11 March 2024
George Freeman outlines challenges facing rural areas and importance of innovation-led growth in Budget debate

George Freeman speaks in the Budget debate and highlights the particular problems facing rural areas where the cost of living crisis caused by the pandemic and the Ukraine war has hit particularly hard. He especially welcomes measures to support innovation-led growth which drives up productivity, creates new industries and drives global inward investment.

George Freeman (Mid Norfolk) (Con)

It is a great pleasure to follow the hon. Member for Merthyr Tydfil and Rhymney (Gerald Jones), not least to inject a little context into this afternoon’s debate. The truth is that this country is reeling, but it is not reeling from 14 years of Tory cuts. It is reeling from the most extraordinary period of economic shocks that this country has ever seen.

I remind Opposition Members that the City crash in 2007-08 cost us £875 billion in quantitative easing under the then right hon. Member for Kirkcaldy and Cowdenbeath. Brexit cost us £70 billion in QE, the pandemic cost us £400 billion and the support that the Government put in place to help hard-pressed families with the energy crisis following the war in Ukraine cost £40 billion. This country has been through a perfect storm of unprecedented, once in 400-year or 500-year events with which we are all struggling.

I welcome this Budget. I will say something about the cost of living relief for rural areas such as Mid Norfolk, and something about growth and how we can get this country out of the huge risk of stagflation arising from the sequence of events that I have just described. In a global race for science and technology investment, we have to move faster and be bolder to unlock that investment.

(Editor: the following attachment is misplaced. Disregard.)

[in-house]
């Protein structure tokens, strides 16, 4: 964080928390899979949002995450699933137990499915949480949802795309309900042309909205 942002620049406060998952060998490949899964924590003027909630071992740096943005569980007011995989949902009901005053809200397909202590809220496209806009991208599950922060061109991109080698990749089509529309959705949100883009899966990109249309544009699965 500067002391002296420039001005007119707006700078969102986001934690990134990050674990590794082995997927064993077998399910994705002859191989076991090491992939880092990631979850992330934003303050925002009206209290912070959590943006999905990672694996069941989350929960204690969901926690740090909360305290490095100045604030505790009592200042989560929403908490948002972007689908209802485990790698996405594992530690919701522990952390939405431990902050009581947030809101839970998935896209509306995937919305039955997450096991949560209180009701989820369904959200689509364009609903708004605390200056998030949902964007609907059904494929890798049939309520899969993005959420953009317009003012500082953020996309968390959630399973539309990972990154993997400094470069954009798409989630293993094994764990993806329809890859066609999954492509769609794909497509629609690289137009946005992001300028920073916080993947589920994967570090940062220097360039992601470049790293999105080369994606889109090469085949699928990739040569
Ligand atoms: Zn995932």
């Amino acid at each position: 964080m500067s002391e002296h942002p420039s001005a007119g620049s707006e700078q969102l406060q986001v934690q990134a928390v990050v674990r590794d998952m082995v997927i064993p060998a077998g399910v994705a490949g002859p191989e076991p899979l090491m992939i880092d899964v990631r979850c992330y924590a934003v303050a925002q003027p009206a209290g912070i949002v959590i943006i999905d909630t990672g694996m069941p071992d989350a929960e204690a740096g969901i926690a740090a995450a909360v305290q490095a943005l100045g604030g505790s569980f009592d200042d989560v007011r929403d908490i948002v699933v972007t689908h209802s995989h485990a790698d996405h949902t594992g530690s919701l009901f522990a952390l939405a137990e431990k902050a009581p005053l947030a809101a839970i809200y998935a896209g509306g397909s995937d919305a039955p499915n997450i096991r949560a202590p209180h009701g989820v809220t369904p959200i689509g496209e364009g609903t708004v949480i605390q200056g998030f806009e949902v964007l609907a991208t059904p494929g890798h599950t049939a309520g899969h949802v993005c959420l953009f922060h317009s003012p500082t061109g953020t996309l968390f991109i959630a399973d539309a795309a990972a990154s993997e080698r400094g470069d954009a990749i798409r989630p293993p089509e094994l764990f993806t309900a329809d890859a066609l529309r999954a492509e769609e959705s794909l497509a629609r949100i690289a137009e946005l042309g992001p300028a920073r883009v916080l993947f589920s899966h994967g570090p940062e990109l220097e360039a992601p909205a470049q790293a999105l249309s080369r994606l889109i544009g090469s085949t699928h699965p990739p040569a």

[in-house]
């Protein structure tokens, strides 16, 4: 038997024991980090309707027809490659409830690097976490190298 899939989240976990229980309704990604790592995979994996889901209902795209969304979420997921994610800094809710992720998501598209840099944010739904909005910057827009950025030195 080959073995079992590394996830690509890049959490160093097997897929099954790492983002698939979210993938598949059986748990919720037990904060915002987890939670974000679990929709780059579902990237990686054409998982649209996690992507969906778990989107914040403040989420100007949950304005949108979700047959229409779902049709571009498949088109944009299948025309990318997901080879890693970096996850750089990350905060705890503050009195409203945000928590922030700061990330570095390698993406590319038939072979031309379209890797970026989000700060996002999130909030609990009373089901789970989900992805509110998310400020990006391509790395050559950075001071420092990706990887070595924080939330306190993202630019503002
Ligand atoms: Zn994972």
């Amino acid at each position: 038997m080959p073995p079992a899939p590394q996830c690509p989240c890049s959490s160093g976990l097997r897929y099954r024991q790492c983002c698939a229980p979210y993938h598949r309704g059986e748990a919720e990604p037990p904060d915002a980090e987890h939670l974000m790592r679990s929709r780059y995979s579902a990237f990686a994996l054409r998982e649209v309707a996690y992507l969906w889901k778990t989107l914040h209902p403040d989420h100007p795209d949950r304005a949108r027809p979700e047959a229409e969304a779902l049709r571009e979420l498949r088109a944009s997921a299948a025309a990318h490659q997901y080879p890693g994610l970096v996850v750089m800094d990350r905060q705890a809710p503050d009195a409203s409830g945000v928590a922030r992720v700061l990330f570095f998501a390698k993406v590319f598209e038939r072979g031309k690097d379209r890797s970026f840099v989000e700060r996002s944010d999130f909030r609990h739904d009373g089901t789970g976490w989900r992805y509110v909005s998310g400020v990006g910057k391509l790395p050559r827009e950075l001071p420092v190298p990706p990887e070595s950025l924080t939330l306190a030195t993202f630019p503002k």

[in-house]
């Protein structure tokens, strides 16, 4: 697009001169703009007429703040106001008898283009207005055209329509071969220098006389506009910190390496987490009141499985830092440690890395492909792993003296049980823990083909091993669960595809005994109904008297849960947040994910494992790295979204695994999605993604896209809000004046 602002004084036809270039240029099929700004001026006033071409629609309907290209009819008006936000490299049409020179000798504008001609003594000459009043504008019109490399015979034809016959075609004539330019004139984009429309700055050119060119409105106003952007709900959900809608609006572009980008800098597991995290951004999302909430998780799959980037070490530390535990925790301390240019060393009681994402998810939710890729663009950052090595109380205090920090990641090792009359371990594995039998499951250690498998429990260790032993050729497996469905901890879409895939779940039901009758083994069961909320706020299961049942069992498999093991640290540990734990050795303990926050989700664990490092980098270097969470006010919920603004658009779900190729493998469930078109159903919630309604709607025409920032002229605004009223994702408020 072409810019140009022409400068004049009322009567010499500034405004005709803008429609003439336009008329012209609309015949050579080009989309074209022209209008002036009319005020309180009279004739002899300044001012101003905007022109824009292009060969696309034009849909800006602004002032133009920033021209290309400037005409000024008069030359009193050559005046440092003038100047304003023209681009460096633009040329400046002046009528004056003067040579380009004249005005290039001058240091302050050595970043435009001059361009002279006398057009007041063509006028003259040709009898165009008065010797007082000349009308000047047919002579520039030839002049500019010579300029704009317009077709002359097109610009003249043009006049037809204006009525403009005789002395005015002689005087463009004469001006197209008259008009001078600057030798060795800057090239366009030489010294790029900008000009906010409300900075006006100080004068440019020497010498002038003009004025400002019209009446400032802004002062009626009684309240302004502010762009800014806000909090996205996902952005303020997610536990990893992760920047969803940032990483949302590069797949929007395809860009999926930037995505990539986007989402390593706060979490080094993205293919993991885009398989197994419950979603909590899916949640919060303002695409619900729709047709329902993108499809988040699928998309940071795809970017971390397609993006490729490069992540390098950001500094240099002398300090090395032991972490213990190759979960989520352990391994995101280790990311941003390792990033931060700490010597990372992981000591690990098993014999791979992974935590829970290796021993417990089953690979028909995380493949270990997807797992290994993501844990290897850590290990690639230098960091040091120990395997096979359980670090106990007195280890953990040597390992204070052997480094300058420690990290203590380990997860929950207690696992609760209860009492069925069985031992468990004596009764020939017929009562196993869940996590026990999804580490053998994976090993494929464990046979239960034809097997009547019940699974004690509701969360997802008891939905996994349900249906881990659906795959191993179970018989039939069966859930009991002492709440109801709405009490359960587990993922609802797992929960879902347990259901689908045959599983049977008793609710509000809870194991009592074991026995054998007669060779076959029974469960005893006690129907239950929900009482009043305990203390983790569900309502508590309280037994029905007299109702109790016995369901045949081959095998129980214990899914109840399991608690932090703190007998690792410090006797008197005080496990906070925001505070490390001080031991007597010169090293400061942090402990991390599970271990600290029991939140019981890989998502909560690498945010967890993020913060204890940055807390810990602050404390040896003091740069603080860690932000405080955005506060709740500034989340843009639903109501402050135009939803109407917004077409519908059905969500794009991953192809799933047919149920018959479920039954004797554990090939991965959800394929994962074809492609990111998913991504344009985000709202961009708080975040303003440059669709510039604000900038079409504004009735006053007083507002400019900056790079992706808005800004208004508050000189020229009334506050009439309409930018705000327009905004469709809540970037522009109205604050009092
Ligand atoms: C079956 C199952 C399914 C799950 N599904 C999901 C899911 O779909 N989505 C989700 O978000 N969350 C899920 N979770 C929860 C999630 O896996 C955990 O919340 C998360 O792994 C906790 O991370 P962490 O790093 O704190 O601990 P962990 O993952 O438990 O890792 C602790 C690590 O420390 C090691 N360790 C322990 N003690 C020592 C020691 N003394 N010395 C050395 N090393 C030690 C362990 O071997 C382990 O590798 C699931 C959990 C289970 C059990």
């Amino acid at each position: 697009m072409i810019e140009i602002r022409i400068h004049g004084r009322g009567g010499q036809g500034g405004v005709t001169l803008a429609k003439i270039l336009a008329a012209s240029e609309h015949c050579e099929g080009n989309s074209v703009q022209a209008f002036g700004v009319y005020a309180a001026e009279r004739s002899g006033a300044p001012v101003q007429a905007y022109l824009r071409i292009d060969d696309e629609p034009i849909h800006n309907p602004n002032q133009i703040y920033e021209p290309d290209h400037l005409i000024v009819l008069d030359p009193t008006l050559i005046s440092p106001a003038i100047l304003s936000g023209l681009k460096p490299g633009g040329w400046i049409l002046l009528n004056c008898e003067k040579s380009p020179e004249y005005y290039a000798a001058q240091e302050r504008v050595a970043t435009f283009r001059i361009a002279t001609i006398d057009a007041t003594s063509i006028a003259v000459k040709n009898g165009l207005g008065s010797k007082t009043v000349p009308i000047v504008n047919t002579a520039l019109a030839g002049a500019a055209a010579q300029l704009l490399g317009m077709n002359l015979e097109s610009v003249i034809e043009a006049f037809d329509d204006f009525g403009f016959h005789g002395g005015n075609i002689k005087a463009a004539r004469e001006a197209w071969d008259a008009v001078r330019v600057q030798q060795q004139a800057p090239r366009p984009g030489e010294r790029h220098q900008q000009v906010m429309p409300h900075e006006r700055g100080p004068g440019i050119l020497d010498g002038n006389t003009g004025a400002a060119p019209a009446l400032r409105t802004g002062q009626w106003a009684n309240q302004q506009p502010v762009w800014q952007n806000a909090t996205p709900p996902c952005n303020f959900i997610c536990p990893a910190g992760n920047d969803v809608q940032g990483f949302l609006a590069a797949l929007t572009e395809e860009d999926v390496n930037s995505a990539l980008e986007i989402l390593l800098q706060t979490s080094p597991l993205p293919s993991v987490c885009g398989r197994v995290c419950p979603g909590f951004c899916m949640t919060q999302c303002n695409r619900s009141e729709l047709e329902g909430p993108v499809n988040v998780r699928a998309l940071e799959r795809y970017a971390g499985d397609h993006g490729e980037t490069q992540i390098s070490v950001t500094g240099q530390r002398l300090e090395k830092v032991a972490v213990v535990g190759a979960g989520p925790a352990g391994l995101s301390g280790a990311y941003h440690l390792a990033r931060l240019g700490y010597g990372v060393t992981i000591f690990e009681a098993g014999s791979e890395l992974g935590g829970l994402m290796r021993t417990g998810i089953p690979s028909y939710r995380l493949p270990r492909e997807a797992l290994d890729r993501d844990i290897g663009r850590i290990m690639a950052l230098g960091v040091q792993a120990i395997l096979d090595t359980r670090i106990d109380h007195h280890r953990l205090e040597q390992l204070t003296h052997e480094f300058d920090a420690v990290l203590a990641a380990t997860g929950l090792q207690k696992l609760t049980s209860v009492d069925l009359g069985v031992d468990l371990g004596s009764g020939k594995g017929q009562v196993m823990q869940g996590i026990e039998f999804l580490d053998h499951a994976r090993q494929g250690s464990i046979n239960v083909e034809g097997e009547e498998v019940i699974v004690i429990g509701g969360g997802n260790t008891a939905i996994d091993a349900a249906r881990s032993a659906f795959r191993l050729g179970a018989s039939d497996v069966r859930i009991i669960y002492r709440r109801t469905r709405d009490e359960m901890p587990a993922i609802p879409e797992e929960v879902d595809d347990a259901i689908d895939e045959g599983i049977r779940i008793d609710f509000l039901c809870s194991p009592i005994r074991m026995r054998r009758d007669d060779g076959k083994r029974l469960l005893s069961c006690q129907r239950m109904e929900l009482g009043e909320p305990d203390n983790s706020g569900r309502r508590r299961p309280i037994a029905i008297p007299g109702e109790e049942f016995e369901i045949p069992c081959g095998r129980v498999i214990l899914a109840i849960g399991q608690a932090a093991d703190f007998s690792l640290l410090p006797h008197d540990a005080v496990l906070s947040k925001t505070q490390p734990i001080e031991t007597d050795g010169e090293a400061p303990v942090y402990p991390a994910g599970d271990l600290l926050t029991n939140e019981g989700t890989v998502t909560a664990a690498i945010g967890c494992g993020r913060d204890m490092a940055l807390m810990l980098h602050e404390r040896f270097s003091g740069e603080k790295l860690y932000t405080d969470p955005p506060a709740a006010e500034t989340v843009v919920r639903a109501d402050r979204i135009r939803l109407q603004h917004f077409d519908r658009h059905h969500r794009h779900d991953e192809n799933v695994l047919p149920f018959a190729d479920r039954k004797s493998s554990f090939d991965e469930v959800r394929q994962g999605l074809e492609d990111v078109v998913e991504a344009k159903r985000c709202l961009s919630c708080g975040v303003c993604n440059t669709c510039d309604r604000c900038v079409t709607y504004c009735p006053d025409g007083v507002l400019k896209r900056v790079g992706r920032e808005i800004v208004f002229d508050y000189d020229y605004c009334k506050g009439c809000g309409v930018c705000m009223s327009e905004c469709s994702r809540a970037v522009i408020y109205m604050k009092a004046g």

The pandemic and the Ukraine war have been unprecedented shocks, particularly to the rural economy. Unbelievable cost of living inflation has hit rural areas particularly hard. How much harder? The Treasury calculates that the differential cost impact is about 150% harder in rural areas because of higher transport costs; higher heating costs; higher dependence on agriculture, food processing and high-energy industries; lower incomes; marginality and rurality; a very high proportion of retired pensioners on fixed incomes; and rural councils that have been structurally underfunded for decades by a Whitehall that does not understand rural areas. We put up with it for years during an era of cheap energy, but high energy costs have hit our public services, our charities, our businesses and our households hard.

I am very grateful for the support that the Chancellor has provided, but I will continue to make the case that rural areas deserve more support and more targeted support for a very particular set of rural problems. In this Budget, I welcome the fuel duty freeze, the household support fund, the cost of childcare relief, the child benefit measures, the alcohol duty freeze, the national insurance cut worth £800 for the average worker—including the self-employed—the SME recovery loan scheme, the SME VAT threshold move and the pension triple lock being fixed at 8.6%, which is four times the forecast rate of inflation. This is a Chancellor doing everything he possibly can to help the most vulnerable and the most deserving in our society.